Senior cabinet minister Malcolm Turnbull has urged the community to move on from the debate over the burqa.
After a week of heated debate about bans on burqas or niqabs, the Department of Parliamentary Services on Thursday decided people with facial coverings could only watch parliament from the enclosed galleries usually reserved for noisy school children.
Prime Minister Tony Abbott has reportedly asked the Speaker to scrap the controversial plan.
Mr Turnbull said Australians can wear whatever they like “as long as whatever security arrangements are necessary for a particular place are covered.”
He’s told the Nine Network on Friday that in the 10 years he’s been in parliament he’s seen only one woman in the full, face-covering burqa in the public gallery and that very few Muslim women wear it in Australia.
“We don’t want to have debates like this being turned into a coded attack on the Muslim community,” Mr Turnbull said.
“Our enemies, ISIL …. they want us to attack Muslims, to alienate and frighten the Muslim community so they don’t feel they’re part of Australia and they feel their only home is with an extremist group.”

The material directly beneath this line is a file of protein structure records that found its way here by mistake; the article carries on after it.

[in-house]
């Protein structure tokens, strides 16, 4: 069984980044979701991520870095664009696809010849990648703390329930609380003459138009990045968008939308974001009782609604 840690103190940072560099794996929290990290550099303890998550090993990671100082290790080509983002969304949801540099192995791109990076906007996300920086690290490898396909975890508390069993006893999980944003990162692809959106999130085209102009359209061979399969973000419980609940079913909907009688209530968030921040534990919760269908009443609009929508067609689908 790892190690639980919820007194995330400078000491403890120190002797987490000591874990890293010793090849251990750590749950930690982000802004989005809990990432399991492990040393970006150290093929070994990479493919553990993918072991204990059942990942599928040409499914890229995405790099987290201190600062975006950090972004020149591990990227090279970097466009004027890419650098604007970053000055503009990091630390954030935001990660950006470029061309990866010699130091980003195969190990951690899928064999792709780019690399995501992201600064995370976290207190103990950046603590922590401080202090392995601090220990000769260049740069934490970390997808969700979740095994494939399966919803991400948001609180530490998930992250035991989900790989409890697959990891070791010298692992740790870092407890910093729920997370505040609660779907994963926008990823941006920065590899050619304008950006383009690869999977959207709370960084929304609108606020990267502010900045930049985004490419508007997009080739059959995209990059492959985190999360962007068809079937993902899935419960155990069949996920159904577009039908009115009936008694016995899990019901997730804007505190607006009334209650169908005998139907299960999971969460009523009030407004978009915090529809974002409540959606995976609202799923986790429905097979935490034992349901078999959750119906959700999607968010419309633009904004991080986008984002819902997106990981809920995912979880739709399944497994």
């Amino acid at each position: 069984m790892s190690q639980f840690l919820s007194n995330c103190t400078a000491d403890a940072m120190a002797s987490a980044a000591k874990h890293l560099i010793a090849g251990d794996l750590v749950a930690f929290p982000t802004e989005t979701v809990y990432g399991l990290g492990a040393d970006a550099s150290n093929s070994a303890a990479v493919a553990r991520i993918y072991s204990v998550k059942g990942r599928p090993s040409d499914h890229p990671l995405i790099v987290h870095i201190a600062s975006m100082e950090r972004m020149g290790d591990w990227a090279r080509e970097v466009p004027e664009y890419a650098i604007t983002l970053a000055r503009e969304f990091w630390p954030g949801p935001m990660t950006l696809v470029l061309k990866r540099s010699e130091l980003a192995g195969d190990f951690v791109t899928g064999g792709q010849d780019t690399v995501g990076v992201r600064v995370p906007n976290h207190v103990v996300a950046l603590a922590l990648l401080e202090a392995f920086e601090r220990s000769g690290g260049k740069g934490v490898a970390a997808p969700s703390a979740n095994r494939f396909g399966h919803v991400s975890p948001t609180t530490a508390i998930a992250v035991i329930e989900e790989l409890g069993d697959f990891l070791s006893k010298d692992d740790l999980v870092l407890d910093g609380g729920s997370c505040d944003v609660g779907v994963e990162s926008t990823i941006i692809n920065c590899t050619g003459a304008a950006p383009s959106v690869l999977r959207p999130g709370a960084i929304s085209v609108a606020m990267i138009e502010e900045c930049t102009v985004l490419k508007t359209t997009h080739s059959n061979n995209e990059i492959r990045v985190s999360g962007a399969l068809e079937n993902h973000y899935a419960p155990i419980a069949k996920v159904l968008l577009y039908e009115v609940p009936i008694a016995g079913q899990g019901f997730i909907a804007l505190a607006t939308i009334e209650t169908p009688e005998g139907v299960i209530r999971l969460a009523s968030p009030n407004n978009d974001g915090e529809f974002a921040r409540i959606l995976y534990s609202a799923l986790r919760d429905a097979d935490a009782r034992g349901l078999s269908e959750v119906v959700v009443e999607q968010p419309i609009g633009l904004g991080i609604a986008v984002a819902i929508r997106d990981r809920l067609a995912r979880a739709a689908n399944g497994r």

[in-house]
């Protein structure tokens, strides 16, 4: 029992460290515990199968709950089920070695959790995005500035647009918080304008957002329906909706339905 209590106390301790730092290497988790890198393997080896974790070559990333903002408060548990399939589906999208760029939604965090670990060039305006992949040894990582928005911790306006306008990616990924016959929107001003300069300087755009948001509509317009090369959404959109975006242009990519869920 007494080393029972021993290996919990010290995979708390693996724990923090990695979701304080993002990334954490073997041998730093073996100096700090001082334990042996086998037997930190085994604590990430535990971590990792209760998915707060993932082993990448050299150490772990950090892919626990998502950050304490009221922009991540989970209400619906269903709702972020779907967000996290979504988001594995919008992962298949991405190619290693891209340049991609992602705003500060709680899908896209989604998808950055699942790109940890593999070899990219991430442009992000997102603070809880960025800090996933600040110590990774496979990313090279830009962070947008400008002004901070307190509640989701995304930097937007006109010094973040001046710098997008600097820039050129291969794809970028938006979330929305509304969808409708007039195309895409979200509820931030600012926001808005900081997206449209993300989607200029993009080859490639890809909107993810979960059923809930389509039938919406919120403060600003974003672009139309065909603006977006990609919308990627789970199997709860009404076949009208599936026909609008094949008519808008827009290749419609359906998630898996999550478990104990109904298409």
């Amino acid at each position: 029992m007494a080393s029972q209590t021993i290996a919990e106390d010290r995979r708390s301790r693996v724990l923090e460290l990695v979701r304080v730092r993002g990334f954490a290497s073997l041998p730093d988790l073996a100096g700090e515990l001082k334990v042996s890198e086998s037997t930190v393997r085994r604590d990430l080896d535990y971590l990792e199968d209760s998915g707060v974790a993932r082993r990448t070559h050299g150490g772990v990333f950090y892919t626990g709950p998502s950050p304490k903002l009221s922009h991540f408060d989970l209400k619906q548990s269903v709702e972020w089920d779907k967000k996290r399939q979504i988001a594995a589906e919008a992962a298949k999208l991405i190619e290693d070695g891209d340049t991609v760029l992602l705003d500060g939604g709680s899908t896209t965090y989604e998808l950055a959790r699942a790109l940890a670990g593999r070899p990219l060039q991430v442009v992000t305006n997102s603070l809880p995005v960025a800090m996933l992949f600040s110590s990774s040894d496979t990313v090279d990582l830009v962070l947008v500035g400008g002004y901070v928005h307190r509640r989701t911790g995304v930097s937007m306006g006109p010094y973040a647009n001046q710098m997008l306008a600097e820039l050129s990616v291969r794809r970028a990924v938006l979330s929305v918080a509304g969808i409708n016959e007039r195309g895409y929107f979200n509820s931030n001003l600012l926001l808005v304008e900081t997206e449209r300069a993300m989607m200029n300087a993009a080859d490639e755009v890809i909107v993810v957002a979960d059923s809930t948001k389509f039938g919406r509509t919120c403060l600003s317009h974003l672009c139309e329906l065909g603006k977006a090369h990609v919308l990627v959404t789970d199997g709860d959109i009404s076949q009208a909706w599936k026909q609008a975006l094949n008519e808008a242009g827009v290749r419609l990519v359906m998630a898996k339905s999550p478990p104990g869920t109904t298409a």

Opposition foreign affairs spokeswoman Tanya Plibersek agreed.
“We’re a stronger community when we respect and trust one other.”
Liberal National Party MP George Christensen has warned that technically the presiding officers’ rulings aren’t subject to any prime ministerial veto.
He believes the plan doesn’t go far enough.
“What I’m arguing for is no facial coverings at Parliament House at all,” he told ABC TV on Friday.
Labor and the Greens are worried parliament is signalling it’s okay to treat Muslim women poorly, and Independent MP Andrew Wilkie has slammed it as “religious apartheid”.
While the debate has been nicknamed the ‘burqa ban’, the burqa is a far less common form of attire for Australian Muslims than the niqab, a less concealing variety of headdress.